Jian Ghomeshi acquitted on all charges of sexual assault and choking

Canadian Press
Send to a friend

Send this article to a friend.

Jian Ghomeshi leaves court in Toronto on Thursday, March 24, 2016 with his lawyer Marie Henein. 

Justice William Horkins said he was unable to rely on the testimony from the three complainants,

TORONTO - Jian Ghomeshi was acquitted Thursday on all charges of sexual assault and choking following a trial that sparked an emotional nationwide debate on how the justice system treats abuse complainants as well as raucous courthouse protests over the verdict.

Justice William Horkins said he was unable to rely on the testimony from the three Ghomeshi complainants, describing their memories of alleged abuse at the hands of the former CBC broadcaster as “shifting” and suggesting their evidence at times strayed into outright lies.

All he had to go on, not unusual in sexual-assault cases, was the complainants' credibility, which Horkins denounced without mincing words.

“What is troubling is not the lack of clarity, but the shifting facts from one telling to the next,” Horkins said at one point during his hour-long decision.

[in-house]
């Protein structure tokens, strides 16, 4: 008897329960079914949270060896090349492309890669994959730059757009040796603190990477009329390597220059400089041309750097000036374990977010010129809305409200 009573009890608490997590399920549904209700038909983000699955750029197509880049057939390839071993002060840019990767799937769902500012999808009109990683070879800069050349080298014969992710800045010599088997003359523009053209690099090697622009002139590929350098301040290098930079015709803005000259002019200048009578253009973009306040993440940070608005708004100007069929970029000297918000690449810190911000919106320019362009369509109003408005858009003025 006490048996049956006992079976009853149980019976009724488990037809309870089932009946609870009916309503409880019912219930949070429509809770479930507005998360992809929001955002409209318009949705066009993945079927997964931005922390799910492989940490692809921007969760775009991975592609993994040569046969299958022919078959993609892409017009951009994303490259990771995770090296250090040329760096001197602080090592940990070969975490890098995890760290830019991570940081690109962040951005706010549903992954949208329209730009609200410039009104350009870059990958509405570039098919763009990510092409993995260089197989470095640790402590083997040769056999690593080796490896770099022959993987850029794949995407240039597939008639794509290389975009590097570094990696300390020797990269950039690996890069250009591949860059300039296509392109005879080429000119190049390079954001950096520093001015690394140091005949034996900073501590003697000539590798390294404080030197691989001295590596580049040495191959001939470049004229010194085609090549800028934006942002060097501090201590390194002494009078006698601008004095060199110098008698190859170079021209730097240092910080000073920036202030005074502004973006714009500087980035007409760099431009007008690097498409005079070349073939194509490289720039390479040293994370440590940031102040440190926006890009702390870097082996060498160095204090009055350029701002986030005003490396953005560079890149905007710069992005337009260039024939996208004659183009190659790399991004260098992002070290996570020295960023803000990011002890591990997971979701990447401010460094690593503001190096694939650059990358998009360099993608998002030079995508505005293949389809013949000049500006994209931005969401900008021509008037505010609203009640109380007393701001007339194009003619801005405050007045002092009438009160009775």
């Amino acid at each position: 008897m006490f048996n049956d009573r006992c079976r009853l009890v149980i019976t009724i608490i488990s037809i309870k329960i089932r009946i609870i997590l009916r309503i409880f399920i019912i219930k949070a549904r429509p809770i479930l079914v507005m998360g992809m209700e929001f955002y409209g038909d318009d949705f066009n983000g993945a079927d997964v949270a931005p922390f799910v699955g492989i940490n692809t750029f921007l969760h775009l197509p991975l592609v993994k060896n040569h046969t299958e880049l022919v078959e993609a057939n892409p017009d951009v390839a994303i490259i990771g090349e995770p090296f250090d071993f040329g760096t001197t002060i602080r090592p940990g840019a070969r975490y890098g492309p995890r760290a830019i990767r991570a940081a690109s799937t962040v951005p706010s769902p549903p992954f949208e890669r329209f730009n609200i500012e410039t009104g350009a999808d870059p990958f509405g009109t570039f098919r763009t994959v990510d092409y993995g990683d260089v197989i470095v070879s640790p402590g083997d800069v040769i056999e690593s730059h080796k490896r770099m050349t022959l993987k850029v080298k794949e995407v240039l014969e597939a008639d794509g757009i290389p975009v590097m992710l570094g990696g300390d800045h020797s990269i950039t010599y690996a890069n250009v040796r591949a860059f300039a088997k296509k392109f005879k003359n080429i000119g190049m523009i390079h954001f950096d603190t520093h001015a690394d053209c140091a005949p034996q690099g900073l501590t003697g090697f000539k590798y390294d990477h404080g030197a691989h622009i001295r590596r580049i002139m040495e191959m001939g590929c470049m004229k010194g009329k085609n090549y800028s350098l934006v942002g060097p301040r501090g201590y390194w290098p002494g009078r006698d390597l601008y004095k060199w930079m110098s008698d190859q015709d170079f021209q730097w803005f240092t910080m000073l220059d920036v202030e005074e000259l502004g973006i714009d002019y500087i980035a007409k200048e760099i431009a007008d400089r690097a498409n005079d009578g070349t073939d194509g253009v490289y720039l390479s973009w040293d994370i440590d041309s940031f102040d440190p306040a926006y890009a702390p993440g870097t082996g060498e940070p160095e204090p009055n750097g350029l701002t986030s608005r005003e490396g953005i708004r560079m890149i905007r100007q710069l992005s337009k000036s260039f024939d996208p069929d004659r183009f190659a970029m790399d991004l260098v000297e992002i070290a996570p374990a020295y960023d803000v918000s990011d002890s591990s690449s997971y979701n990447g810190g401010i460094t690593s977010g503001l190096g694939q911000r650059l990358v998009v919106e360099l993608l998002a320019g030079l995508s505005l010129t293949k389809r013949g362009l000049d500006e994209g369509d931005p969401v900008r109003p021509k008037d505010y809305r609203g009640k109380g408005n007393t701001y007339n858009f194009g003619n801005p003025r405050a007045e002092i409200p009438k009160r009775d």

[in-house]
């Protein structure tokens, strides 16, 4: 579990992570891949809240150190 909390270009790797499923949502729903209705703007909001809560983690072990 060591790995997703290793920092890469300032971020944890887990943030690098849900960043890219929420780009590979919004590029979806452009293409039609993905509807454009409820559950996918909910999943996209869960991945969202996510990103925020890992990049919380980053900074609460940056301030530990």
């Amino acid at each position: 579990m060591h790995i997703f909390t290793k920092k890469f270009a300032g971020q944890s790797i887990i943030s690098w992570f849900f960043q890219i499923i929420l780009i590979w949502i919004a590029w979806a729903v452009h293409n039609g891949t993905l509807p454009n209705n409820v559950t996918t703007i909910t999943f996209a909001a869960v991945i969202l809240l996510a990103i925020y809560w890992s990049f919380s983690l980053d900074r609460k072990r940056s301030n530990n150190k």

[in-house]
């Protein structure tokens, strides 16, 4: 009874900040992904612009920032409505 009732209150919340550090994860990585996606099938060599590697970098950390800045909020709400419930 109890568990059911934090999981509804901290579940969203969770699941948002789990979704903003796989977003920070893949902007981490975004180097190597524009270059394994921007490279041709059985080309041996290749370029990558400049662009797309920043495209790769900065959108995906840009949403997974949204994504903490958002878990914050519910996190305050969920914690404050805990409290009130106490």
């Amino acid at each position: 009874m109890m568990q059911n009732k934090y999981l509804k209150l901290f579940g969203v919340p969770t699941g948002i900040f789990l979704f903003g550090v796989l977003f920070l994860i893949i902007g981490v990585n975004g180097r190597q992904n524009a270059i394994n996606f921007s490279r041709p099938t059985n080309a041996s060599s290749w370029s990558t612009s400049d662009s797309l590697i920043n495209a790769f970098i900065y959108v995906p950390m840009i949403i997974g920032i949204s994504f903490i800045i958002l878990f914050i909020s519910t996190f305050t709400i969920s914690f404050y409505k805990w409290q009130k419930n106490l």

“In cross-examination, the value of her evidence suffered irreparable damage,” he said at another point, referring to one complainant's testimony.

Horkins stressed the presumption of innocence in criminal cases is “not a favour or charity” and conviction requires proof “beyond reasonable doubt.”

Nonetheless his verdict incensed some groups who predicted it would deter women from coming forward about sexual abuse.

Ghomeshi, 48, who faces a separate sexual assault trial in June, showed little emotion at the verdict, but family members and supporters broke into broad smiles. He then left the courthouse without commenting, but his sister said the ordeal had been extremely painful for the family.

“Jian is not a symbol to us, but a beloved brother and son,” Jila Ghomeshi said. “Our hardest burden has been our feeling of helplessness as we have watched him endure a punishment that was not only prior to a verdict but prior to any semblance of due process for well over a year.”

Dozens of women chanting, “We believe survivors!” gathered outside the courthouse in frigid conditions, denouncing the verdict and what they called the unfair treatment of victims of sexual assault by the justice system.